Hygiene audit

I was one of the commentators on the undercover video footage obtained by the ITV/Guardian newspaper investigation of the 2 Sisters processing plant in the Midlands.

My commentary was around what I observed of the food hygiene and traceability standards. Both concerned me greatly and I called for a thorough investigation by the FSA. This is now under way and a House of Commons inquiry has been launched.

It is certainly not my intention to prejudge the outcomes of either investigation but I will again voice my deepest concerns over how food businesses are audited in the UK, which involves multiple copycat audits while failing to address what they should be focused on: determining if businesses are operating in the manner they should in terms of making sure that the food we the UK public purchase and consume is produced to the appropriate standards of safety and integrity.

The costs of auditing in the UK are enormous and contribute to the cost of the food we purchase. Thus we the public are not getting value for money in any shape or form.Audit after audit does the same tickbox exercises, the results of which are never shared. Can you imagine going to get two medical opinions and the medics not knowing the outcomes of the other? This is utter nonsense. I would urge the Select Committee to ask serious questions about how food business audits should operate. A reduction in the cost burden and an immense improvement in quality are achievable. I really think it’s time for the vested interests striving to keep the same old same old be weeded out and new ways of operating introduced. Audits need to be unannounced, rigorous, and performed by very well trained staff who understand what to look for and where to look, and know what questions to ask that might make business operators feel uncomfortable.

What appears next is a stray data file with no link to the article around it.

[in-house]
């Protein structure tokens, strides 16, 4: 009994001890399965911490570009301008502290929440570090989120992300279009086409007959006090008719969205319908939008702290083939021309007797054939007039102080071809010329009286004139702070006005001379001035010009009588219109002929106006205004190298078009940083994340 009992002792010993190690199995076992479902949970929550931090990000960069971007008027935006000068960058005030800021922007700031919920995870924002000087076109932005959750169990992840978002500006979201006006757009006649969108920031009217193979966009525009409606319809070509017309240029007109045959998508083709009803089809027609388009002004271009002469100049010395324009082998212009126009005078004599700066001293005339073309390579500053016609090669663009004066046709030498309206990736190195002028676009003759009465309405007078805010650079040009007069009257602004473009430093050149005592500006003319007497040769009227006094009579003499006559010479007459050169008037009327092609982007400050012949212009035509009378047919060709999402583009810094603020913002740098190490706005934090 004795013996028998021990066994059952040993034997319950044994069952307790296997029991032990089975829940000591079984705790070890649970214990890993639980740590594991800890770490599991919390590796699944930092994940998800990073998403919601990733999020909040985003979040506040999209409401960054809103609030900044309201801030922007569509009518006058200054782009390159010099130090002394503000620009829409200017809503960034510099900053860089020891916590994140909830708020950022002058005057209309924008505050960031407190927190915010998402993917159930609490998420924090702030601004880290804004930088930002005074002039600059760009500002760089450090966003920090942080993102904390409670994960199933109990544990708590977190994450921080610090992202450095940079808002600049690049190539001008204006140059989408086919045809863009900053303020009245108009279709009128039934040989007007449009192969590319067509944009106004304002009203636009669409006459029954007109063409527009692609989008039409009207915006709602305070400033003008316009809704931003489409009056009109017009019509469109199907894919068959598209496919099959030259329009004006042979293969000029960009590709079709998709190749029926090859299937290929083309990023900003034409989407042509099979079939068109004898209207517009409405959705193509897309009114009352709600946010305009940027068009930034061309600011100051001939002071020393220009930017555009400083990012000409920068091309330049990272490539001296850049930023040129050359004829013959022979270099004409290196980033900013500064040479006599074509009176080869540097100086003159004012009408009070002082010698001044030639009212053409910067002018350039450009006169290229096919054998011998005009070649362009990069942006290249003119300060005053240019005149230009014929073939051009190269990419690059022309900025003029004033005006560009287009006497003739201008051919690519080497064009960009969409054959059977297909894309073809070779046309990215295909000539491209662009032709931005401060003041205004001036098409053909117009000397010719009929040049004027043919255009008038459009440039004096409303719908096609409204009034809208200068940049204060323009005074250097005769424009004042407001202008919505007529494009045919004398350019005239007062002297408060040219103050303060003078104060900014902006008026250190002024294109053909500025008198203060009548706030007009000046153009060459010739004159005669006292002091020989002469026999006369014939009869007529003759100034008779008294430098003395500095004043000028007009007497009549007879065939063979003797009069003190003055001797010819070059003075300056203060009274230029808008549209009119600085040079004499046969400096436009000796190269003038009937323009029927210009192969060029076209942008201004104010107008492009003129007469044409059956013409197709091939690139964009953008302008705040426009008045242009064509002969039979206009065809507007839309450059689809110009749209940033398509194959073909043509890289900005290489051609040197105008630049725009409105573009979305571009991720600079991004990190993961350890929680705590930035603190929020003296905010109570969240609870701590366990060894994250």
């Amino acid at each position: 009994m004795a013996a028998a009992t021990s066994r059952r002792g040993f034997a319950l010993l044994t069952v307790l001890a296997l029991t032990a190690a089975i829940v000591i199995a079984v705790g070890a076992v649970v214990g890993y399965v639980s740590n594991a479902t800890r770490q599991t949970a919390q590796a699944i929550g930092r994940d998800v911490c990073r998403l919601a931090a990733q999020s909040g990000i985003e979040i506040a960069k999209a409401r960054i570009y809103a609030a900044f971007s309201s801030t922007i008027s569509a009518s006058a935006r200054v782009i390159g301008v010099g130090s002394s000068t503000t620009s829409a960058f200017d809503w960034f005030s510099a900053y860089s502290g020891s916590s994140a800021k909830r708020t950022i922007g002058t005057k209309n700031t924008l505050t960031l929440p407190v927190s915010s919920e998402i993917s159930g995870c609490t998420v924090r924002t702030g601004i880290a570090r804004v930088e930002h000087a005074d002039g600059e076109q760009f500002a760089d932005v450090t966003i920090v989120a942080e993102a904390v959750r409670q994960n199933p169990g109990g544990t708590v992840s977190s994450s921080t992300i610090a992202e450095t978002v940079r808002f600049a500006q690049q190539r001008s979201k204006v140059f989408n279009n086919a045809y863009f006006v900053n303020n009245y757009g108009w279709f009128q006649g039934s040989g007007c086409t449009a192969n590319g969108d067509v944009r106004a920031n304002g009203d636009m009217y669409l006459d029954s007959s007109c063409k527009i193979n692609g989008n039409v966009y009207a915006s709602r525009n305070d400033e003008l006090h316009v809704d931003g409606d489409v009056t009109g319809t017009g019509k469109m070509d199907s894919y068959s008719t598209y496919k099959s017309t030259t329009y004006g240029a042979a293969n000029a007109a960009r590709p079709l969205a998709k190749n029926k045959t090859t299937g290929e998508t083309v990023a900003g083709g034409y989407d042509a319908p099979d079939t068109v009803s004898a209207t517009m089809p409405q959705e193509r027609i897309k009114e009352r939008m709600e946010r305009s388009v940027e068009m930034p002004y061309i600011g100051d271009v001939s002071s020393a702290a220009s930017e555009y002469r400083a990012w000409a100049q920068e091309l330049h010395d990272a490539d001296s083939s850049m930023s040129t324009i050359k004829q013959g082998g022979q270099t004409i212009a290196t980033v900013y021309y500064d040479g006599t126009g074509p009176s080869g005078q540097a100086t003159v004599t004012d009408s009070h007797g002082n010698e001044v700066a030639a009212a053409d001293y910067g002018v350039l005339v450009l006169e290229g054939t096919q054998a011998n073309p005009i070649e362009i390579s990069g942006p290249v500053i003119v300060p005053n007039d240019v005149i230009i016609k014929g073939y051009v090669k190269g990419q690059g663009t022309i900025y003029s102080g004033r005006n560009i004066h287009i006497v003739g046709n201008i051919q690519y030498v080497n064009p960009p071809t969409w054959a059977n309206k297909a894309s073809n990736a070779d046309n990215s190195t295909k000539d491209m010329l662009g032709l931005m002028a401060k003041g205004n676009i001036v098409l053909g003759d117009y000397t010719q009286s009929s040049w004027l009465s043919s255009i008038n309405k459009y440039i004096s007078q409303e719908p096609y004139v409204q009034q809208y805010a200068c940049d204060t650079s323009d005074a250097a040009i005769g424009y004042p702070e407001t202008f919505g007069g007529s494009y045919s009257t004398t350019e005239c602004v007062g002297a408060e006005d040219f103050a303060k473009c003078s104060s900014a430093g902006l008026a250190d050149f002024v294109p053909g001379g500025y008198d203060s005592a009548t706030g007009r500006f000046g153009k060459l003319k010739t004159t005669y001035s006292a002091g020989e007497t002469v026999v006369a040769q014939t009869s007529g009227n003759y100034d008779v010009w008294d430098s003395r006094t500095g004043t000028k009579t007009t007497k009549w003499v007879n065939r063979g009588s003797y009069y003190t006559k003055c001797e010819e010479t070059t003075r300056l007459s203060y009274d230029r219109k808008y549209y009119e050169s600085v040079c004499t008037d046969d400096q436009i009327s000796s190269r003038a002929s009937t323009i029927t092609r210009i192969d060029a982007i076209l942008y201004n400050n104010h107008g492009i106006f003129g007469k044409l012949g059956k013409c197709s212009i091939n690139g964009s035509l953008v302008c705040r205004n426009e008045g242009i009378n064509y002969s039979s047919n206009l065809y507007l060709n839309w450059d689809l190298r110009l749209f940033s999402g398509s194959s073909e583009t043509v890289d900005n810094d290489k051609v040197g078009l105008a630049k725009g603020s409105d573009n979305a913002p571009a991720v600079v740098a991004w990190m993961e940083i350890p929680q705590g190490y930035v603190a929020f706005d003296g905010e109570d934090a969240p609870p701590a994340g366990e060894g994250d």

Back to the video evidence. I saw raw chicken that had been dropped on the floor put back on production lines. It may turn out to be a rogue employee but a correct food safety culture in the facility would mean fellow workers acting to stop such practices. For example, I still vividly recall, on an inspection I conducted, that when I touched something I shouldn’t have, I was reprimanded (firmly) by workers on the line. On another occasion the CEO of a business apologised to me for the abrupt behaviour of one of his staff. I replied to give “Give that lady a pay rise, she exemplifies the culture of the very good business you operate.”

That is the culture you want: one that values its staff, treats them with respect, trains them, empowers them and rewards good practice. Otherwise it doesn’t matter how many auditors do the rounds. Your business is at risk.

Professor Chris Elliott is director of the Institute for Global Food Security at Queen’s University Belfast